Rest in peace, Kevin Robinson

Posted: December 10, 2017 in News and Events
Tags: , , ,

This was not how I wanted to return to posting.  I was getting ready to write a post this weekend, and then I got the horrible news.  Yesterday, BMX legend and all-around awesome guy Kevin Robinson died from a stroke.

I’m gutted.  Not only am I still dealing with the  passing of Dave Mirra and more recently, Nicky Hayden (in additional to other losses), but I knew Kevin.  He was one of the first action sports athletes I met, and my brother and I followed his career diligently for the past 17 years since we saw him pull off the first no-handed flair at the 2000 Gravity Games.

In 2001, a BMX show took place near Fort Worth, and we begged my mom to take us and made posters.  Kevin Robinson was the biggest name there so my brother made a sign that said, “Texas wants to see a flair”.   I’m not sure if the photos my mom too are still around (I printed out a couple and saved the one below), but I’ll never forget my first action sports event.  Then we got Pat Miller’s autograph.  My mom saw Kevin talking to someone in the distance and actually yelled his name.  I will be eternally mortified (because my mom knows nothing about BMX and I didn’t want to bother him) and grateful.  He was super nice and even gave my brother advice on how to bunny hop.  It was one of the best days of my life.

kevin robinson

Throughout the years, my mom would still ask us about Kevin when we watched the X Games.  We cheered his record-breaking moments and victories and grew alarmed at his injuries.  I was sad to learn that he retired before I could see him ride again, but I had always hoped to catch him at X Games Austin.  Although that never happened, we did interact very briefly on social media a couple of times.  He liked my posts and responded to a suggestion I had for his anti-bullying program.

That brings me to one of the things I admired about him.  Kevin was a great role model and philanthropist.  He also was an advocate for traumatic brain injury research, having suffered many concussions and lost two friends (Junior Seau and Dave Mirra) to the tragic effects of chronic brain encephalitis.  My current career is in TBI research, and I’m going to keep working hard so that maybe there will be a breakthrough in how to help riders recover and how to make things safer.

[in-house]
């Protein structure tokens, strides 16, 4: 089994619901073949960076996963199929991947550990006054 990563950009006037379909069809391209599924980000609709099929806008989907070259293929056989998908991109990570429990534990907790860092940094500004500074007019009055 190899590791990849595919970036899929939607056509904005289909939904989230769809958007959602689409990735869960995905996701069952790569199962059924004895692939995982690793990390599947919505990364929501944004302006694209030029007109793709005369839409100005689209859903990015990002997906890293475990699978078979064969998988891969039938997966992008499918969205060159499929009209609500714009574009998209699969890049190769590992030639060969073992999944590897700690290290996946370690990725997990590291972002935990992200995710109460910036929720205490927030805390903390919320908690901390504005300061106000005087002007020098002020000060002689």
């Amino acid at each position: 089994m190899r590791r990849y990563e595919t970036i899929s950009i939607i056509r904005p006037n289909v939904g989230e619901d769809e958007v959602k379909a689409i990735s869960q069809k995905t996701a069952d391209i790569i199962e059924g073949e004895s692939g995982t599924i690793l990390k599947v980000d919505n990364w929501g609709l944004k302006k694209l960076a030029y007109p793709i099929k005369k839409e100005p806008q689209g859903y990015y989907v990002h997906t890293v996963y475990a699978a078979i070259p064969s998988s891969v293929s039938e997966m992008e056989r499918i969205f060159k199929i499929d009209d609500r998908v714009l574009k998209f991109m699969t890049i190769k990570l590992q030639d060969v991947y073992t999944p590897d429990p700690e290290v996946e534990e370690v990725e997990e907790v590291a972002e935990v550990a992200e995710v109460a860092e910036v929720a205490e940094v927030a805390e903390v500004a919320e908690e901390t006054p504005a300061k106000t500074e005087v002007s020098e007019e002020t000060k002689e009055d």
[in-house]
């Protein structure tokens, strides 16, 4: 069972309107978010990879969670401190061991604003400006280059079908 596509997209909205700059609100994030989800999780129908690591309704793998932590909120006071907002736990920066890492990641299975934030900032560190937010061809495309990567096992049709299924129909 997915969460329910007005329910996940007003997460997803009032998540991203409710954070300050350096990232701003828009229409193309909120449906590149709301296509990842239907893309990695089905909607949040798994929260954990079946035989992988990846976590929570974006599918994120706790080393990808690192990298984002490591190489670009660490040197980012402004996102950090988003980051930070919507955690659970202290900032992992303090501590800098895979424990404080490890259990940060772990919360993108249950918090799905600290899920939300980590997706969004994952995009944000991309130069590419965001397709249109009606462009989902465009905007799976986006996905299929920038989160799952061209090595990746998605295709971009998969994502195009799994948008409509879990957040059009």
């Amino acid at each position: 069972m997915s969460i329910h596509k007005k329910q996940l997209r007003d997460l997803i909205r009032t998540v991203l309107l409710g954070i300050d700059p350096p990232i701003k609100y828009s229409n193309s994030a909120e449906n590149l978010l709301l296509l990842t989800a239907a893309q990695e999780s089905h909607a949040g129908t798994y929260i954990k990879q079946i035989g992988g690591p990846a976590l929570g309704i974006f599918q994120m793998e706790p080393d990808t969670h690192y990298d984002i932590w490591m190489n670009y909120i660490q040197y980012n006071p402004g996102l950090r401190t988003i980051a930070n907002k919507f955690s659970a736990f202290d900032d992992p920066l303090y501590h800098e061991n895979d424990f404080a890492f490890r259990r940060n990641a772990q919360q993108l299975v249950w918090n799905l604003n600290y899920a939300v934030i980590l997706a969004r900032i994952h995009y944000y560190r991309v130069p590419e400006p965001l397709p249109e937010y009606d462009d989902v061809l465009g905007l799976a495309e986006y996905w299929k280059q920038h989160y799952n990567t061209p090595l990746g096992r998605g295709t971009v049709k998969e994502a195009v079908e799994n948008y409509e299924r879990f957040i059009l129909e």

My heart really goes out to his family.  His social media was often filled with praises for the various accomplishments of his kids and love for his wife.  I also feel for his BMX family, as he has mentored and inspired many riders.  He inspired me too.

kevin

Photo from Kyle Carlson (Instagram)

At X Games Austin 2016, he led a touching tribute to Dave Mirra.  I know we’ll be paying tribute to him in a similar way, but in the meantime, we’ll have to take time to process this tragic loss.  Ride in peace, K-Rob!

Comments
  1. I had a beloved friend who shared a name with the B X star, and that’s how I was introduced to the late great athlete. My friend also left us too soon. A serious health condition lurked in the background, showing no signs. I wonder, is it possible to have something that wrong with you and not know it? Do you think these relatively young men knew something was awry inside their bodies?

    • Jen says:

      I think K-Rob had a sense that all the crashes he had would impact his health later on since he did start to promote concussion awareness and work with researchers studying traumatic brain injury. There’s still so little known, but I know the BMX community is becoming more aware with the passing of Dave Mirra and then Kevin Robinson.

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